>8 rhymes with marinate
>you marinate chicken
>chickens lay eggs
>eggs rhyme with legs
>Bush had two legs
>ergo, Bush did 9/11
Caroline Grandbanks - Sat, 07 Feb 2015 01:14:24 EST ID:YIeqrGhq No.54733 Ignore Report Quick Reply
JFK was the first person in human history to commit adultery.
Simon Duckdale - Thu, 12 Feb 2015 13:04:43 EST ID:xC0G0X3F No.54761 Ignore Report Quick Reply
>Tupac Shakur and Biggie Smalls were shot by the FBI

>Shak sounds like shack
>A shack is a small building
>Ur was the cradle of Mesopotamian civilization
>Tupac was a reptilian halfbreed trying to rebuild an ancient empire

>Biggie Smalls' -a.k.a Notorious B.I.G- real name was Christopher
>The syllable "Ph" is often replaced with one or two "f"'s in other languages.
>Biggie Smalls was the third incarnation of Christ

>I sounds like Eye
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Fanny Seshstock - Thu, 19 Feb 2015 20:51:13 EST ID:cNY7yDR1 No.54782 Ignore Report Quick Reply
When I see posts like this, which are obviously satirical
It makes me sad that there is someone out there, actually, probably thousands of people out there that would take that completely seriously and it would blow their minds and they would tell all their friends
At least 60% of these thousands of people would be over the age of 15..the saddest part
Nigel Clillerspear - Fri, 20 Feb 2015 12:33:11 EST ID:6nKr2p8x No.54783 Ignore Report Quick Reply
>De Gaulle means "The Gaul".
That would be "La Gaulle" de is more like some from or about

Maximum territorial extent of U.S. by Hannah Simbletack - Thu, 23 Jan 2014 19:03:54 EST ID:e3Ikf3ZP No.51826 Ignore Report Reply Quick Reply
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Does anyone have a map showing the maximum extent of all the territory ever controlled by the U.S.? This would include all the island territories, the disputed parts of Maine/New Brunswick before the Webster-Ashburton Treaty, that strip of land in the Milk River basin that was controlled by the US before the Treaty of 1818, and anything else you can think of that we governed at one time or another.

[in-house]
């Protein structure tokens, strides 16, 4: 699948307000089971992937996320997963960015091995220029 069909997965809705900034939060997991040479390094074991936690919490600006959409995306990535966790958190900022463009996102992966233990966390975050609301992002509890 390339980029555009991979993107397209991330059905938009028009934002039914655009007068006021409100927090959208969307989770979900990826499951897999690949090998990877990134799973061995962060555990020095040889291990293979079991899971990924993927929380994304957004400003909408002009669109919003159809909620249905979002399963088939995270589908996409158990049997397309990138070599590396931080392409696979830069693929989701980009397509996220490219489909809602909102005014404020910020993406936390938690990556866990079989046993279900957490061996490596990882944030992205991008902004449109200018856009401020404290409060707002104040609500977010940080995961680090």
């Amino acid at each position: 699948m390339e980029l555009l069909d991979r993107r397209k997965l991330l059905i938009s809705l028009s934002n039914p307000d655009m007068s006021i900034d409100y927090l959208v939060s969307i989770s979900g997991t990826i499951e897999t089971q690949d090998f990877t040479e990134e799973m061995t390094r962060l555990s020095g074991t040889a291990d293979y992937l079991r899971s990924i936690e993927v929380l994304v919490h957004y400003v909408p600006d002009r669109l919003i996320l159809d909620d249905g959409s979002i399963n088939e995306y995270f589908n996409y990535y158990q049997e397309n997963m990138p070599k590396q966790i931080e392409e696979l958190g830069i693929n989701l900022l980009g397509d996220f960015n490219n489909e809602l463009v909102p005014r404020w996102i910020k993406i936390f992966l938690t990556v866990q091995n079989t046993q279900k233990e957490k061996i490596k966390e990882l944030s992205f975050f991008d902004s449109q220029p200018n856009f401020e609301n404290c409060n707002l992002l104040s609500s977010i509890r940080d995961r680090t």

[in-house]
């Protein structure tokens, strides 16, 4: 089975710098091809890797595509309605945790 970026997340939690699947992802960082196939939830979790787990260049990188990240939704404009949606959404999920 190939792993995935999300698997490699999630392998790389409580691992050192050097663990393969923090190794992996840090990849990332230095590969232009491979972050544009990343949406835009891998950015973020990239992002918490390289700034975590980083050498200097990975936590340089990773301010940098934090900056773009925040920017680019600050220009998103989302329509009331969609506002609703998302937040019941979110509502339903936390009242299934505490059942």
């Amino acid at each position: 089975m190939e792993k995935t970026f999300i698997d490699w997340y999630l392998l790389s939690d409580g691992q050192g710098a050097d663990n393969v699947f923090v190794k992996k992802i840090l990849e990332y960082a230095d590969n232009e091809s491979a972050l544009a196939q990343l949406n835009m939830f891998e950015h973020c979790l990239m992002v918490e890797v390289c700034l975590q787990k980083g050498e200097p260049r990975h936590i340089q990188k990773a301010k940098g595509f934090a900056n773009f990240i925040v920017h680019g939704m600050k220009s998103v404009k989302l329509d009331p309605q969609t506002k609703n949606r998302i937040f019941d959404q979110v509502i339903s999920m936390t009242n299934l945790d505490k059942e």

Pic related; I'd like to see a map similar to that except showing the furthest extent of U.S. territory all at once, and including all the outlying islands every controlled by the U.S.

First time posting on /his/ if you can't tell.
Charles Battingsat - Thu, 23 Jan 2014 21:28:57 EST ID:Ujr8Ah7q No.51827 Ignore Report Quick Reply
You mean, not a historically accurate map? Something that would show the phillipines AND those canadian territories? That would be tough to make. Would you include Japan, western germany and Iraq?

If you just mean places officially declared US territories by congress or treaty or whatever, then isn't it just the current territory plus some pacific islands and bits of canada?

You might need to make it yourself. We could help coming up with a list of the places controlled.
Hannah Simbletack - Fri, 24 Jan 2014 00:02:56 EST ID:e3Ikf3ZP No.51830 Ignore Report Quick Reply
Yeah, I don't want a historically accurate map. I probably wouldn't include Japan, West Germany, or Iraq because those were more like military occupations if I know my history correctly. Maybe I don't.

>isn't it just the current territory plus some pacific islands and bits of canada?
Pretty much, yeah. It's just that I haven't seen a map with all of these places that were fringe territories at some time or another, so if I made the map myself I'd probably have to draw the borders from scratch for the sections around the Canada.

I'll try and come up with a list, might take a while though because I'm feeling lazy at the moment.
Whitey Caddlekitch - Fri, 24 Jan 2014 02:41:11 EST ID:CpwErnyH No.51834 Ignore Report Quick Reply
You know you could always just make it yourself. Post it on a blog, get ten bucks you didn't have yesterday.

Popculture History v. Actual History: Why? by James Blackway - Thu, 13 Nov 2014 18:04:51 EST ID:QZwuqd4E No.54292 Ignore Report Reply Quick Reply
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It seems that there is a huge rift between myth and fact when it comes to history and certain characters from history. I'm not sure how much this is an American thing heavily influenced by ideology, but it certainly exists.